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Students use parametric design to fashion a porous architectural screen that draws from contemporary marble sculpture.In the third edition of Mark Foster Gage’s Disheveled Geometries seminar at the Yale School of Architecture, students Mary Burr and Katie Stranix began their exploration of extreme surface textures with marble. Inspired by the sculptural work of Tara Donovan and Elizabeth Turk, the student duo set out to design a delicate yet porous screen that transformed a two dimensional panel into a rhythmic and dynamic 3D structure. According to Stranix, the first design emerged as an aggregation of several different parts and wasn’t intended for parametric processes. “We wanted to maintain delicacy in our design but add porosity,” she told AN, referencing Herzog & de Meuron’s ground level screen at 40 Bond Street in Manhattan. Working in Maya, the students added elliptical apertures in varying diameters to transform the two-dimensional form in a wavy, 3D screen that departed significantly from a standard panel format. To add texture to the screen, Stranix and Burr imported their work to Mudbox, but found the renderings ineffective. Though the mockups weren’t to scale, extrapolations of the desired micro-texture resulted in a polygon count “somewhere in the millions,” Stranix said. “If we were going to get it fabricated on the real material, the count would have to be under 12,000.” The same micro-texturing attempts were made in Zbrush—the program that rendered the wrinkles on King Kong’s face in Peter Jackson’s 2005 remake—but that also produced the same dissatisfactory outcome due to their lack of access to a very small mill. Going back to the drawing board, Burr and Stranix decided to try using a KUKA robot CNC router to apply the desired texture that would appear naturally from veining in marble. “Marble was so prevalent for so many years, and now it’s nearly obsolete,” Burr said. “Architectural materials are desired for their smoothness, so building up that curvature was a rethinking of that.” Taking advantage of the KUKA’s ability to execute undercuts, texture was added with a broader jump of the drill bit across a 20-inch-by-40-inch panel of Obomodulan, a high-density foam. Working in Powermill, the students designed a path to carve the elliptical grooves but also tolerated machine-induced variations. With this method, the process generated deep variations in texture. The highest point measured about 6 inches, whereas the lowest point was only 2 inches. The final finishing was achieved by approximately 14 hours of hand sanding. In addition, any crevices the robot couldn’t reach were drilled out by Burr and Stranix. “Technically, it all could have been done robotically, but we didn’t have an end mill that small in diameter,” Stranix said. A smooth seal was applied with automotive primer and paint.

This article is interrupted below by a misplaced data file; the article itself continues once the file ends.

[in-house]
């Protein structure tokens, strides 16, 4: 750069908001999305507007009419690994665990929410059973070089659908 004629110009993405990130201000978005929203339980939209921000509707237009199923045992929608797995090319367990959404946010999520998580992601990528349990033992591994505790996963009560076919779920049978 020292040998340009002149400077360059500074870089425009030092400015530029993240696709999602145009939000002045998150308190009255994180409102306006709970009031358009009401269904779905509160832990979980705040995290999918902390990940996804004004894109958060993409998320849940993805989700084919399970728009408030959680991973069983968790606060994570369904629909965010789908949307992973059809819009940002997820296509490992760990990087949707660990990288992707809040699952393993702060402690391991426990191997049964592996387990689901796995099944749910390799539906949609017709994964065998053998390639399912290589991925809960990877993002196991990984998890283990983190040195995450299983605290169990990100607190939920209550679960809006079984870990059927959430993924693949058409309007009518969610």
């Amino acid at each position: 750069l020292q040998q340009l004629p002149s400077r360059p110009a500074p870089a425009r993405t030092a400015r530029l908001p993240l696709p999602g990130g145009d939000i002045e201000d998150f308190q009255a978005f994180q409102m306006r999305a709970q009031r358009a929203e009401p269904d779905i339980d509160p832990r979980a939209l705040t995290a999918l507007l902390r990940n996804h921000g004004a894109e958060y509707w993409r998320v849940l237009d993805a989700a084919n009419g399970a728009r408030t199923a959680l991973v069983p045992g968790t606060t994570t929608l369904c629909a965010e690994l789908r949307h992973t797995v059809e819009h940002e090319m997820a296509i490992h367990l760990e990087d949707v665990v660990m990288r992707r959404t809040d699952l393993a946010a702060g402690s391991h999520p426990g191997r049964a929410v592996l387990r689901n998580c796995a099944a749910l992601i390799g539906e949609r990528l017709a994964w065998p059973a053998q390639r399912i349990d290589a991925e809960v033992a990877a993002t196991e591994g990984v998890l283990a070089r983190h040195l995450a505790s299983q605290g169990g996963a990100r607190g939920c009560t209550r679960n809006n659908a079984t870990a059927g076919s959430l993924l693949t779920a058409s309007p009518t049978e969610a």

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Gensler’s design at the University of Houston is realized in a cloud-inspired, sound-absorptive ceiling solution.Gensler and Ceilings Plus have brought a touch of the Big Apple to the University of Houston’s recently completed Quiet Hall in the Classroom and Business Building. Gensler drew its design inspiration for a ceiling in the new building from the New York Central Library’s Rose Reading Room. The firm hired the California-based Ceilings Plus to translate its interpretation of this classical interior, which includes perforations and geometric folds, into an affordable, buildable, and installable ceiling solution. Ceilings Plus used digital software to marry the design architect’s vision with a workable model that offered minimal joint tolerances and maintained compatibility with HVAC systems. “Since the architect was interested in doing something completely new, it was important to realize that process together,” said Michael Chusid, who works in marketing and business development for Ceilings Plus. Gensler produced three conceptual renderings in Revit, then turned them over to project engineer Robert Wochner, who developed sound-absorptive perforations and a suspension system that could support the various angles of the Quiet Hall’s multi-planar ceiling. Wochner used AutoCAD to reconcile Gensler’s rendering, which depicted a cloud of perforations across the ceiling for sound absorption. Acoustically there was an ineffective number of apertures, so Wochner filled in the original design with smaller, carefully angled perforations. By leaving an ample amount of space between the dropped ceiling and the planchement, the perforations are able to absorb vibrations in an efficient and lightweight system. Nearly 50 configurations were considered before arriving at a final design, which was modeled in SolidWorks. Ceilings Plus fabricated the panels using stock products and a CNC router. The architect’s chose the company’s PVC-free Saranté laminate in a henna-toned wood finish, which is affixed to an aluminum sheet. A punch press knocked out the perforations, revealing a blue felt backing. Despite the ceiling’s complex appearance, Ceilings Plus developed a suspension system based on a conventional T-bar system, making it easy to install. Since the ceiling is not flat, attachment points were individually set to hang each of the 280 panels from between six and eight torsion springs. “With this firm pressure downward, you can extract the panel and lower it out of place to gain access to the ceiling cavity to maintain the HVAC system, ductwork, and other mechanicals,” said Chusid. Custom-fabricated brackets help support the unique angles. Ceilings Plus deployed several expert installers to assist the installation process. “Any time there’s a slope on the ceiling and it interfaces with something round, like a column, it goes from a circle to an ellipse,” said Wochner. “Though we have precise information about the field location, it’s not uncommon to make adjustments on site.”